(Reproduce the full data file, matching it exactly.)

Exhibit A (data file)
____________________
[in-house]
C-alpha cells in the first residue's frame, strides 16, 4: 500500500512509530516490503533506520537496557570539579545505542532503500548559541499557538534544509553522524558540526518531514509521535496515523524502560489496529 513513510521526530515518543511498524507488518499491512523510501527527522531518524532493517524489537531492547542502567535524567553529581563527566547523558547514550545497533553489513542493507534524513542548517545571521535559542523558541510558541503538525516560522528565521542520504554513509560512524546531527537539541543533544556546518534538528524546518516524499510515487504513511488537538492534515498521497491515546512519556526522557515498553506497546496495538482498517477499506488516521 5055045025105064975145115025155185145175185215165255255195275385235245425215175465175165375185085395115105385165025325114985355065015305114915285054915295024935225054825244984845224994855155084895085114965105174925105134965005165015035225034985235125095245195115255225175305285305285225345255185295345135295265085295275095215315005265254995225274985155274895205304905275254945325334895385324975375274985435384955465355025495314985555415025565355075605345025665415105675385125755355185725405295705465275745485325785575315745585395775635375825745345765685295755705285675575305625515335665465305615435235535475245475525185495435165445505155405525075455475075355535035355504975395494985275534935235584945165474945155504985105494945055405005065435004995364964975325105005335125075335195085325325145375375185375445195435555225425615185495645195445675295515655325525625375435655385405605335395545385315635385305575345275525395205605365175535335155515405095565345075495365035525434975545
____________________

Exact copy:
[in-house]
C-alpha cells in the first residue's frame, strides 16, 4: 500500500512509530516490503533506520537496557570539579545505542532503500548559541499557538534544509553522524558540526518531514509521535496515523524502560489496529 513513510521526530515518543511498524507488518499491512523510501527527522531518524532493517524489537531492547542502567535524567553529581563527566547523558547514550545497533553489513542493507534524513542548517545571521535559542523558541510558541503538525516560522528565521542520504554513509560512524546531527537539541543533544556546518534538528524546518516524499510515487504513511488537538492534515498521497491515546512519556526522557515498553506497546496495538482498517477499506488516521 5055045025105064975145115025155185145175185215165255255195275385235245425215175465175165375185085395115105385165025325114985355065015305114915285054915295024935225054825244984845224994855155084895085114965105174925105134965005165015035225034985235125095245195115255225175305285305285225345255185295345135295265085295275095215315005265254995225274985155274895205304905275254945325334895385324975375274985435384955465355025495314985555415025565355075605345025665415105675385125755355185725405295705465275745485325785575315745585395775635375825745345765685295755705285675575305625515335665465305615435235535475245475525185495435165445505155405525075455475075355535035355504975395494985275534935235584945165474945155504985105494945055405005065435004995364964975325105005335125075335195085325325145375375185375445195435555225425615185495645195445675295515655325525625375435655385405605335395545385315635385305575345275525395205605365175535335155515405095565345075495365035525434975545